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BOROUGH THROOP AND HOME INDEMNITY CO. v. WORKMEN'S COMPENSATION APPEAL BOARD AND JOAN LEEK MERVA (03/05/75)

COMMONWEALTH COURT OF PENNSYLVANIA


decided: March 5, 1975.

BOROUGH OF THROOP AND HOME INDEMNITY CO., INSURANCE CARRIER, APPELLANTS,
v.
WORKMEN'S COMPENSATION APPEAL BOARD AND JOAN LEEK MERVA, WIDOW OF JOSEPH MERVA, DECEASED, APPELLEES

Appeal from the Order of the Workmen's Compensation Appeal Board in case of Joan Leek Merva, Widow of Joseph Francis Merva, deceased, v. Borough of Throop, No. A-67676.

COUNSEL

Joseph A. Murphy, with him John R. Lenahan, and Lenahan, Dempsey & Murphy, for appellants.

Ralph P. Needle, with him Jacob Nogi, Needle & Needle, and James N. Diefenderfer, for appellees.

Judges Crumlish, Jr., Rogers and Blatt, sitting as a panel of three. Opinion by Judge Crumlish, Jr.

Author: Crumlish

[ 17 Pa. Commw. Page 522]

Appellee, Joan Leek Merva, is the wife of Joseph Merva, decedent, who was the police chief for the Borough of Throop (Appellant). Joseph Merva had been on the borough police force for more than 17 years when on April 10, 1972, he was dispatched to the scene of a serious automobile accident in which five persons were injured and one man was trapped in his vehicle. The chief, being the only person on the scene, proceeded to pry the car door open in order to extricate the victim, direct traffic, administer first aid to the injured and to otherwise assist the ambulance crews on the scene. Testimony established that the chief was at the scene of the accident from 3:40 P.M. until 5:00 P.M. when he returned to the police station at which time he was described as looking pale and haggard. Sometime after 10:00 P.M. the chief, upon returning home, complained of chest pains and lack of appetite. Although he was unable to go to work the following day, he did return for two days during which he conducted his normal routine. Six days after the collision, he died.

[ 17 Pa. Commw. Page 523]

The referee found as fact that "as a result of extreme overexertion at the scene of the accident, the decedent suffered a myocardial infarction [and] died on April 16, 1972 . . . due to overexertion," and concluded as a matter of law that the "death was due to accidental injury in the course of his employment." Before us now is the appeal of the employer, Borough, following the Board's affirmance of the referee's findings of fact and conclusions of law.

"In a workmen's compensation case where the Board took no additional evidence and the party with the burden of proof [here claimant-appellee] prevailed before the referee, our scope of review is limited to determining whether constitutional rights were violated, an error of law was committed or any necessary finding of fact found by the referee was unsupported by sufficient competent evidence." Williams v. San Giorgio Macaroni, Inc., 13 Pa. Commonwealth Ct. 386, 388, 317 A.2d 434, 435 (1974).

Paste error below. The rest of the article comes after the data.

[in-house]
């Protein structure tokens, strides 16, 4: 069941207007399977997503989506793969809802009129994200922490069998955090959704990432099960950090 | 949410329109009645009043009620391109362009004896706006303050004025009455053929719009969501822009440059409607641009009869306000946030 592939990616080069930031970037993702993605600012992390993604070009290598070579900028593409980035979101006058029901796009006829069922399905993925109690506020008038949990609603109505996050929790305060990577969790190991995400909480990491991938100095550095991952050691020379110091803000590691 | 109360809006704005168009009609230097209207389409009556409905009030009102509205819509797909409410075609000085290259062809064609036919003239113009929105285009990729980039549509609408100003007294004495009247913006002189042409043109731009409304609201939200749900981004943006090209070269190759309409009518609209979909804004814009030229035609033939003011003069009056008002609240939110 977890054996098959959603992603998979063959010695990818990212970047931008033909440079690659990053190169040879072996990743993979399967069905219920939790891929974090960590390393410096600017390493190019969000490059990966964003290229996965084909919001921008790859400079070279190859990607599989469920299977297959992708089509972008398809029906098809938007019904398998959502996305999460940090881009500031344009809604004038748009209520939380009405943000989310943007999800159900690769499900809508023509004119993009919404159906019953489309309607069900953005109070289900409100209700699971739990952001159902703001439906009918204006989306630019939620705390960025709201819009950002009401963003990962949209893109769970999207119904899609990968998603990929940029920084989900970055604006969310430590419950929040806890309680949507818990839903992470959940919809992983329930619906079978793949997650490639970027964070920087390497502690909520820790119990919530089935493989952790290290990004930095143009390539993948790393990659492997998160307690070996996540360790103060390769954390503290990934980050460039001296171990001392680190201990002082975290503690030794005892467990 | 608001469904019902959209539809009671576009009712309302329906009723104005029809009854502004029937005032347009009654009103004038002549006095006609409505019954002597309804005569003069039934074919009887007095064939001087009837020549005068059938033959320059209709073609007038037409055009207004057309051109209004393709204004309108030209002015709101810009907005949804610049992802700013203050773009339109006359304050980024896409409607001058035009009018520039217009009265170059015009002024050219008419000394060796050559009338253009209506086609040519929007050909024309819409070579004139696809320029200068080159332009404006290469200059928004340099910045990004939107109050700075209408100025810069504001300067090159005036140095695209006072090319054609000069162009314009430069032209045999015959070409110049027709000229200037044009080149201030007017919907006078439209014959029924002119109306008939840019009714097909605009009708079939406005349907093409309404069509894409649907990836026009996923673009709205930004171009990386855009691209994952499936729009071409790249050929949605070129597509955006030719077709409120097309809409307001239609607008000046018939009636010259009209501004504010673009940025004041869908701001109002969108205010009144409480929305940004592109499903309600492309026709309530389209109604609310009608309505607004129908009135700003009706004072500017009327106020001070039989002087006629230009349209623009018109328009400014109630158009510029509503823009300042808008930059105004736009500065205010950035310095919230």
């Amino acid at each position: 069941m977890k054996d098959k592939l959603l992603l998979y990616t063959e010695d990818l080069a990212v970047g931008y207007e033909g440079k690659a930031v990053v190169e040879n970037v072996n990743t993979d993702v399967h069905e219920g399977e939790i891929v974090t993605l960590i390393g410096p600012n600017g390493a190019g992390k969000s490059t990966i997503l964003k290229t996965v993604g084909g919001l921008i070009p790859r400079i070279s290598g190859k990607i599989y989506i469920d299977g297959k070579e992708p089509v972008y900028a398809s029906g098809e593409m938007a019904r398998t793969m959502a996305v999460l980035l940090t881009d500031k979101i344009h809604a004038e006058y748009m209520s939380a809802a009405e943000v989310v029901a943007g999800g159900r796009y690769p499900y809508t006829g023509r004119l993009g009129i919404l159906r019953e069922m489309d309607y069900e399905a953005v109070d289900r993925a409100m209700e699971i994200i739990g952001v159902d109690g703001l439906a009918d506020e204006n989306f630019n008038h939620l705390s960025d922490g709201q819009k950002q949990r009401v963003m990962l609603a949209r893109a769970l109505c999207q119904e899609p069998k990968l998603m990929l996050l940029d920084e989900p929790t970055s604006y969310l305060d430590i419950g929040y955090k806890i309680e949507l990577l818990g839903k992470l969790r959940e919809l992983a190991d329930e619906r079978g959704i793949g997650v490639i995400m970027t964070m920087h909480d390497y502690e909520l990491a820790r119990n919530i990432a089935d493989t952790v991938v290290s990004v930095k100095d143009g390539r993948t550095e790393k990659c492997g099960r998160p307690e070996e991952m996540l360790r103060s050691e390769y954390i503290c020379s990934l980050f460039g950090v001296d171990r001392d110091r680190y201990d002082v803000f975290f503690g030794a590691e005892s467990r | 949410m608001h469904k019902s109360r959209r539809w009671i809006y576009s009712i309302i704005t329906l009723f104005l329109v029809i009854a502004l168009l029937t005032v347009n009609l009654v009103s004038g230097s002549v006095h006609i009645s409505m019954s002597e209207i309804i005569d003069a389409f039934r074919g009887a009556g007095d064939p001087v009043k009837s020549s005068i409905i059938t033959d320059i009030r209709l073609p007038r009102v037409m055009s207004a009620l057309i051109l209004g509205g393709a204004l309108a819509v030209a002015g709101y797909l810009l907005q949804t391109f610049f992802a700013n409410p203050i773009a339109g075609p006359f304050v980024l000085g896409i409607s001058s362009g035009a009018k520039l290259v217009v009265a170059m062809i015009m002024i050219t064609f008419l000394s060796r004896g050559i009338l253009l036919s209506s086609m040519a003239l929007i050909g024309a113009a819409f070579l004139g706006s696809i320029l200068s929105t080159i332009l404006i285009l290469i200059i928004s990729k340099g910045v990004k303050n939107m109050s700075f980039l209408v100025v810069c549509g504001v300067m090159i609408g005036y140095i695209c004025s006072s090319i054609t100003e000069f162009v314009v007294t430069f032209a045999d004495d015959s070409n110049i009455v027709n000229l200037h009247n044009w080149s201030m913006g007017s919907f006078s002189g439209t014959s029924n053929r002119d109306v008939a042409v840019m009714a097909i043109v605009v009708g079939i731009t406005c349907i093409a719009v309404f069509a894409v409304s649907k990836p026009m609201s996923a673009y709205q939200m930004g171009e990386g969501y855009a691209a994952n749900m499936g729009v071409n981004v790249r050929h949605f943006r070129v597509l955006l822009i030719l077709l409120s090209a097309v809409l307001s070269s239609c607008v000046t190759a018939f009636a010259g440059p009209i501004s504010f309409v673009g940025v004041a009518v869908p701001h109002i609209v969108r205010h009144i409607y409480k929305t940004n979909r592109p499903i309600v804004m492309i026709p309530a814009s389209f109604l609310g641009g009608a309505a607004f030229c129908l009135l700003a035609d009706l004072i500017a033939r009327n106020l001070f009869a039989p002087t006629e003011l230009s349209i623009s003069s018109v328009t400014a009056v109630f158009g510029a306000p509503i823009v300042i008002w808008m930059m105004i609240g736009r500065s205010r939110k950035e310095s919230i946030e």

Appellant argues that Appellee failed to meet her burden of establishing by competent evidence that her husband's work preceding his death involved unusual strain or exertion which, in turn, led to the death. We must disagree. In Muser v. I.B.M. Corporation, 13 Pa. Commonwealth Ct. 12, 16, 317 A.2d 352, 354 (1974), Judge Kramer ably set out the law with regard to the unusual strain doctrine when he stated: "[u]nder this doctrine there can be no recovery unless the claimant proves that the death or injury resulted from an overexertion or unusual strain encountered in the course of the employment" and that the "doctrine is to be applied according to the work history of the individual involved and not according to the work pattern of his profession in general."

The record before us is replete with testimony describing the chief's unusual activities which allegedly caused the strain that night of the accident and its ultimate consequences. Competent evidence abounds from

[ 17 Pa. Commw. Page 524]

    which the referee could have found as fact that the accident precipitated overexertion.

We find it necessary to comment, however, on Appellant's contention that causation was not shown between the chief's activities on the night of the accident and his subsequent heart attack. Doctor Milton J. Goldstein testified that given the events of the night in question, the chief would have died immediately or shortly thereafter. The referee, in making his credibility evaluation of this testimony, chose to disregard it and favored that proffered by Dr. John J. Gaffney. Credibility is a determination for the referee and we will not disturb such a finding. Competent evidence does exist in the record to establish causation and we therefore affirm the order of the referee and

Order

And Now, this 5th day of March, 1975, the Defendant, Borough of Throop and/or its insurance carrier, are directed to pay to Claimant, Joan Leek Merva, compensation at the rate of $60.00 per week beginning April 18, 1972, continuing to September 28, 1974, inclusive and further directed to pay Claimant compensation at the rate of $54.00 per week beginning September 29, 1974, continuing to February 25, 1977, inclusive and they are directed to pay Claimant compensation at the rate of $46.00 per week beginning February 26, 1977, continuing to July 15, 1981, inclusive; and they are directed to pay Claimant compensation at the rate of $39.00 per week beginning July 16, 1981 and continuing indefinitely thereafter, subject to the limitations of the Workmen's Compensation Act.

Deferred payments of compensation shall bear interest at the rate of six per cent (6%) per annum.

Defendant is further directed to reimburse Claimant in the sum of $750.00 for decedent's burial expenses.

Disposition

Affirmed.

19750305

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